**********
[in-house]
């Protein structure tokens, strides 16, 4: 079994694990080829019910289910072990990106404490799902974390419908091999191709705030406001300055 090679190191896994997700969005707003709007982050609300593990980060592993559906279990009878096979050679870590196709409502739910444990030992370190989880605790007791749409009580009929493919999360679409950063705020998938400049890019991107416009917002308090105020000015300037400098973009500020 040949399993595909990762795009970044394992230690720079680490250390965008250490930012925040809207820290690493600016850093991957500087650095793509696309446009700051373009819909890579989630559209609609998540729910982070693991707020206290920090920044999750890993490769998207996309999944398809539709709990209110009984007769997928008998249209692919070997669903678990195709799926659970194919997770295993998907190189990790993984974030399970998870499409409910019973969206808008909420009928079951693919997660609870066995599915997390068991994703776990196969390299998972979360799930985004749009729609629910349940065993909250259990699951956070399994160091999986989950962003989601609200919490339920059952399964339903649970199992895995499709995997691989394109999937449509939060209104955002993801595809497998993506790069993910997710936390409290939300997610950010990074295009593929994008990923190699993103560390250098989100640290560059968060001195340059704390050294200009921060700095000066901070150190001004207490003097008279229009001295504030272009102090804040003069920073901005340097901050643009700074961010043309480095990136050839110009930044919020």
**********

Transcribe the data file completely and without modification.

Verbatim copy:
[in-house]
């Protein structure tokens, strides 16, 4: 079994694990080829019910289910072990990106404490799902974390419908091999191709705030406001300055 090679190191896994997700969005707003709007982050609300593990980060592993559906279990009878096979050679870590196709409502739910444990030992370190989880605790007791749409009580009929493919999360679409950063705020998938400049890019991107416009917002308090105020000015300037400098973009500020 040949399993595909990762795009970044394992230690720079680490250390965008250490930012925040809207820290690493600016850093991957500087650095793509696309446009700051373009819909890579989630559209609609998540729910982070693991707020206290920090920044999750890993490769998207996309999944398809539709709990209110009984007769997928008998249209692919070997669903678990195709799926659970194919997770295993998907190189990790993984974030399970998870499409409910019973969206808008909420009928079951693919997660609870066995599915997390068991994703776990196969390299998972979360799930985004749009729609629910349940065993909250259990699951956070399994160091999986989950962003989601609200919490339920059952399964339903649970199992895995499709995997691989394109999937449509939060209104955002993801595809497998993506790069993910997710936390409290939300997610950010990074295009593929994008990923190699993103560390250098989100640290560059968060001195340059704390050294200009921060700095000066901070150190001004207490003097008279229009001295504030272009102090804040003069920073901005340097901050643009700074961010043309480095990136050839110009930044919020």